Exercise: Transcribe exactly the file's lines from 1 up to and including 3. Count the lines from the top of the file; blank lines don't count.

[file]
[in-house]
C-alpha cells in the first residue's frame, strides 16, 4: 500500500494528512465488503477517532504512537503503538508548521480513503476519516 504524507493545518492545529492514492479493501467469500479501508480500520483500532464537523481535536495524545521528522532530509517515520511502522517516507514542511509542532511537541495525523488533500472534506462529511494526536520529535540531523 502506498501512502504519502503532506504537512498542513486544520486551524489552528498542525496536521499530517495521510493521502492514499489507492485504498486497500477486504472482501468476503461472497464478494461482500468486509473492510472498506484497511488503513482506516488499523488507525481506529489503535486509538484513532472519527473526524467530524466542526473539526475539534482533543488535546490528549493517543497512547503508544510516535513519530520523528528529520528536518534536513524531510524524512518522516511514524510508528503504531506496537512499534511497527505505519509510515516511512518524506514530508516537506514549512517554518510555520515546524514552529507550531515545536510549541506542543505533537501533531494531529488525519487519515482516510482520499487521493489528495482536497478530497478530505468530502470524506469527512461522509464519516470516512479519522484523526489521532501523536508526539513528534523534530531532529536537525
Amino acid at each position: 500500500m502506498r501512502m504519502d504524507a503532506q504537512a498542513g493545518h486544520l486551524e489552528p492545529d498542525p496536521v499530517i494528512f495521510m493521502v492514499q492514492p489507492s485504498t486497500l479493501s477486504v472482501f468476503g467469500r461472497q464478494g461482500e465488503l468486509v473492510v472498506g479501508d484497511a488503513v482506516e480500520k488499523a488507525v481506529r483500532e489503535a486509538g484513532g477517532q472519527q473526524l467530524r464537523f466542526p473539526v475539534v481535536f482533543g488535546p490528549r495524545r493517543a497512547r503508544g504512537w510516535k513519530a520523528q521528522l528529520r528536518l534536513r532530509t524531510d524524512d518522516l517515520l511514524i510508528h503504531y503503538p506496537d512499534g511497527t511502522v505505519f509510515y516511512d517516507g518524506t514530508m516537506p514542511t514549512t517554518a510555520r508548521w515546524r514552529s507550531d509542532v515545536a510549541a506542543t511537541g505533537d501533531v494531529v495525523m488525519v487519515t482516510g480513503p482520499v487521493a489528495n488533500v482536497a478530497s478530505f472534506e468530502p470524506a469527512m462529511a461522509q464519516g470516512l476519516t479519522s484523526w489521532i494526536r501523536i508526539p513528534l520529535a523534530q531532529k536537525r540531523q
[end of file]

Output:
[in-house]
C-alpha cells in the first residue's frame, strides 16, 4: 500500500494528512465488503477517532504512537503503538508548521480513503476519516 504524507493545518492545529492514492479493501467469500479501508480500520483500532464537523481535536495524545521528522532530509517515520511502522517516507514542511509542532511537541495525523488533500472534506462529511494526536520529535540531523 502506498501512502504519502503532506504537512498542513486544520486551524489552528498542525496536521499530517495521510493521502492514499489507492485504498486497500477486504472482501468476503461472497464478494461482500468486509473492510472498506484497511488503513482506516488499523488507525481506529489503535486509538484513532472519527473526524467530524466542526473539526475539534482533543488535546490528549493517543497512547503508544510516535513519530520523528528529520528536518534536513524531510524524512518522516511514524510508528503504531506496537512499534511497527505505519509510515516511512518524506514530508516537506514549512517554518510555520515546524514552529507550531515545536510549541506542543505533537501533531494531529488525519487519515482516510482520499487521493489528495482536497478530497478530505468530502470524506469527512461522509464519516470516512479519522484523526489521532501523536508526539513528534523534530531532529536537525
Amino acid at each position: 500500500m502506498r501512502m504519502d504524507a503532506q504537512a498542513g493545518h486544520l486551524e489552528p492545529d498542525p496536521v499530517i494528512f495521510m493521502v492514499q492514492p489507492s485504498t486497500l479493501s477486504v472482501f468476503g467469500r461472497q464478494g461482500e465488503l468486509v473492510v472498506g479501508d484497511a488503513v482506516e480500520k488499523a488507525v481506529r483500532e489503535a486509538g484513532g477517532q472519527q473526524l467530524r464537523f466542526p473539526v475539534v481535536f482533543g488535546p490528549r495524545r493517543a497512547r503508544g504512537w510516535k513519530a520523528q521528522l528529520r528536518l534536513r532530509t524531510d524524512d518522516l517515520l511514524i510508528h503504531y503503538p506496537d512499534g511497527t511502522v505505519f509510515y516511512d517516507g518524506t514530508m516537506p514542511t514549512t517554518a510555520r508548521w515546524r514552529s507550531d509542532v515545536a510549541a506542543t511537541g505533537d501533531v494531529v495525523m488525519v487519515t482516510g480513503p482520499v487521493a489528495n488533500v482536497a478530497s478530505f472534506e468530502p470524506a469527512m462529511a461522509q464519516g470516512l476519516t479519522s484523526w489521532i494526536r501523536i508526539p513528534l520529535a523534530q531532529k536537525r540531523q